From the museum website, 12 September 2012
One of the most dramatic spaces in the Museum, the Koch Gallery has been re-opened this week, after a three-month-long transformation. Tapestries splendidly complement an astounding array of Old Master paintings against a background of rich damask. A handsome pair of silver Baroque trumpets used in royal ceremonies for the German House of Hanover join the Museum’s celebrated collection of Hanoverian silver.Additional seating and improved acoustic and lighting systems also transform the space into a sumptuous grand room fit for royalty.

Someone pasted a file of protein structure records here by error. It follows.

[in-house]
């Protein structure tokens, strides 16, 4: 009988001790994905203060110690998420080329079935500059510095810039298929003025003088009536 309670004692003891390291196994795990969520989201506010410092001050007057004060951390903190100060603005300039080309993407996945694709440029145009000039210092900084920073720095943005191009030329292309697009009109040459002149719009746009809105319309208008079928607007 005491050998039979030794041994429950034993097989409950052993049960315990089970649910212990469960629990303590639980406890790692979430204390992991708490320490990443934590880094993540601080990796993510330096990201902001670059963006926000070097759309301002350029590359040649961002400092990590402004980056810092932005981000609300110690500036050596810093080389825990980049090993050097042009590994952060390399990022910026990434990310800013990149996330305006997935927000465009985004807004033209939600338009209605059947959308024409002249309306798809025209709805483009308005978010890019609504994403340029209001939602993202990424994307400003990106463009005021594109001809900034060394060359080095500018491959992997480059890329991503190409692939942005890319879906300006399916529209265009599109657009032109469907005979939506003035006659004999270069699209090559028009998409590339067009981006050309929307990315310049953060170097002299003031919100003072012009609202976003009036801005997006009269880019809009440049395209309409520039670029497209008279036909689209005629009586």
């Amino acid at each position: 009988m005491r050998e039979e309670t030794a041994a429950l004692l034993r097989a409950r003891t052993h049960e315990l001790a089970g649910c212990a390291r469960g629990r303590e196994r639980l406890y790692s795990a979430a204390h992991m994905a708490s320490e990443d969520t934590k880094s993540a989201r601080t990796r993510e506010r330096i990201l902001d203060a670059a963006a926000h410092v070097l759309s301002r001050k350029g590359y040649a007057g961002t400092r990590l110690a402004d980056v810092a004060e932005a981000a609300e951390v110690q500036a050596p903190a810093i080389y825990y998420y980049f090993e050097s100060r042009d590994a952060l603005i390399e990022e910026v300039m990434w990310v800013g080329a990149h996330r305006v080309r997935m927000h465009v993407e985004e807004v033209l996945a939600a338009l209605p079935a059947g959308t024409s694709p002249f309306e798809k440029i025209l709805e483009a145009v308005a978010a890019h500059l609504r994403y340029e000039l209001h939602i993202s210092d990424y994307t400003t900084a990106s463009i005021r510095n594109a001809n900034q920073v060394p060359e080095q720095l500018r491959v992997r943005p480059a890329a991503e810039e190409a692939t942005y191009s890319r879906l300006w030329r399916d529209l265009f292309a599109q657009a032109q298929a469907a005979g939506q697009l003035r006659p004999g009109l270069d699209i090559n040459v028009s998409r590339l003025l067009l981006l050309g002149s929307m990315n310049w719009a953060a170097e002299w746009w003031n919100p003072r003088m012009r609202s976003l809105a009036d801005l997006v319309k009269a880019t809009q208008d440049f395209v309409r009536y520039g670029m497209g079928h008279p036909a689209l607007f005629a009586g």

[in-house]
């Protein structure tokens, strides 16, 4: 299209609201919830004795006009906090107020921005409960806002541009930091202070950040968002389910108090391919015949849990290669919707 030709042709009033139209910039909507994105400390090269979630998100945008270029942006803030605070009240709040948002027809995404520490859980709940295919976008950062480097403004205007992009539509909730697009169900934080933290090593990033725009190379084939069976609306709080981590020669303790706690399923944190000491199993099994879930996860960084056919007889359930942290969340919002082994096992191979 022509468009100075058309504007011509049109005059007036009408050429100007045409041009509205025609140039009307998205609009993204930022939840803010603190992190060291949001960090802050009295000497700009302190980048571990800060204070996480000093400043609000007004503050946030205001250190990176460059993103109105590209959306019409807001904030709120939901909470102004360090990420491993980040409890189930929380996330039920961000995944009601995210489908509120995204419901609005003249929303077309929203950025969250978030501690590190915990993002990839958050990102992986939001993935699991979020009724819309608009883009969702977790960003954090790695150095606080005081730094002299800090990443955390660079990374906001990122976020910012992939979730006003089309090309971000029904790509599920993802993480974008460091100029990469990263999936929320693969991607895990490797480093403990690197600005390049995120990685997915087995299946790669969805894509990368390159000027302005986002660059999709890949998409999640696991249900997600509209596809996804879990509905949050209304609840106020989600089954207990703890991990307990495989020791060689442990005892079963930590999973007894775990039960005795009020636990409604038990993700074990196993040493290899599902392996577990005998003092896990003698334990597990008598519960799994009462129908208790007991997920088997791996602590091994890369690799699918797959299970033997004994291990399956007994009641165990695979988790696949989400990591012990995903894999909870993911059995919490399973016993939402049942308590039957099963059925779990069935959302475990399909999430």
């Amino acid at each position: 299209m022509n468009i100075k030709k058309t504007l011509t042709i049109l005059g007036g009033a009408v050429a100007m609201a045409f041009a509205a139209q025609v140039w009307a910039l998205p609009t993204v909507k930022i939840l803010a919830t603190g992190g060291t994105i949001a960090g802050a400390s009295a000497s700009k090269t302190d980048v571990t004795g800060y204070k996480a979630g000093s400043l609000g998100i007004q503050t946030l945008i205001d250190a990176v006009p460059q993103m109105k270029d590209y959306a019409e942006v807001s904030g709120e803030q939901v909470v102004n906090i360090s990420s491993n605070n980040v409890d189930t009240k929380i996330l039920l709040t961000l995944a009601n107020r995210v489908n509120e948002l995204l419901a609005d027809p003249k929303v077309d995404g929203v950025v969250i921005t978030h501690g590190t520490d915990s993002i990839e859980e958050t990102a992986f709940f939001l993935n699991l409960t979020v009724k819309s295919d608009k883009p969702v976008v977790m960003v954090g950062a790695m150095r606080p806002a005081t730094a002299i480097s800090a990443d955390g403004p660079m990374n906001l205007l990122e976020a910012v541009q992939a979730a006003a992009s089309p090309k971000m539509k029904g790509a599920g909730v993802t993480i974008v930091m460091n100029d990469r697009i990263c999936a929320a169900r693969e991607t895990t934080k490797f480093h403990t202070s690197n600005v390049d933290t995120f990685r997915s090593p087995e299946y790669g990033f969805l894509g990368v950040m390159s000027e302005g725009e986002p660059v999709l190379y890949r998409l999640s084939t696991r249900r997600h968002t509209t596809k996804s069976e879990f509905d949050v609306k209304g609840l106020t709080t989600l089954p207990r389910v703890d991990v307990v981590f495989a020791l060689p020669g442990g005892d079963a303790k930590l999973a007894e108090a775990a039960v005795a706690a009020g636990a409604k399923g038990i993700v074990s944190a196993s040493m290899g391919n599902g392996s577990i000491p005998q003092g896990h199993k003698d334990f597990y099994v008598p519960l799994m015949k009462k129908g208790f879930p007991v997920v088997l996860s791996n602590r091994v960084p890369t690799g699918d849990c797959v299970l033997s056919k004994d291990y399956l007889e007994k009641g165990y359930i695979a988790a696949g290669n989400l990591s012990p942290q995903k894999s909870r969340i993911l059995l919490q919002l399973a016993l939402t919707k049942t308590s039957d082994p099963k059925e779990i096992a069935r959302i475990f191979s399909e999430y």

From the ArtDaily.org newsletter, 12 September 2012
The iconic Koch Gallery features masterpieces drawn from the Museum’s renowned European collection. Among the approximately 40 paintings on view are Nicolas Poussin’s Mars and Venus (about 1630), Diego Rodríguez de Silva y Velázquez’s Don Baltasar Carlos and Dwarf (1632), Peter Paul Rubens’s Head of Cyrus Brought to Queen Tomyris (about 1622–23), and Guercino’s Semiramis Receiving Word of the Revolt of Babylon (1624). A major conservation effort was undertaken to treat Anthony van Dyck’s Isabella, Lady de la Warr (about 1638), which was acquired by the MFA in 1930. It was recently rediscovered in storage, badly in need of attention and a new frame. Also featured in the gallery are select loans, including Frans Francken’s Allegory of Man’s Choice between Virtue and Vice (Private Collection, 1635).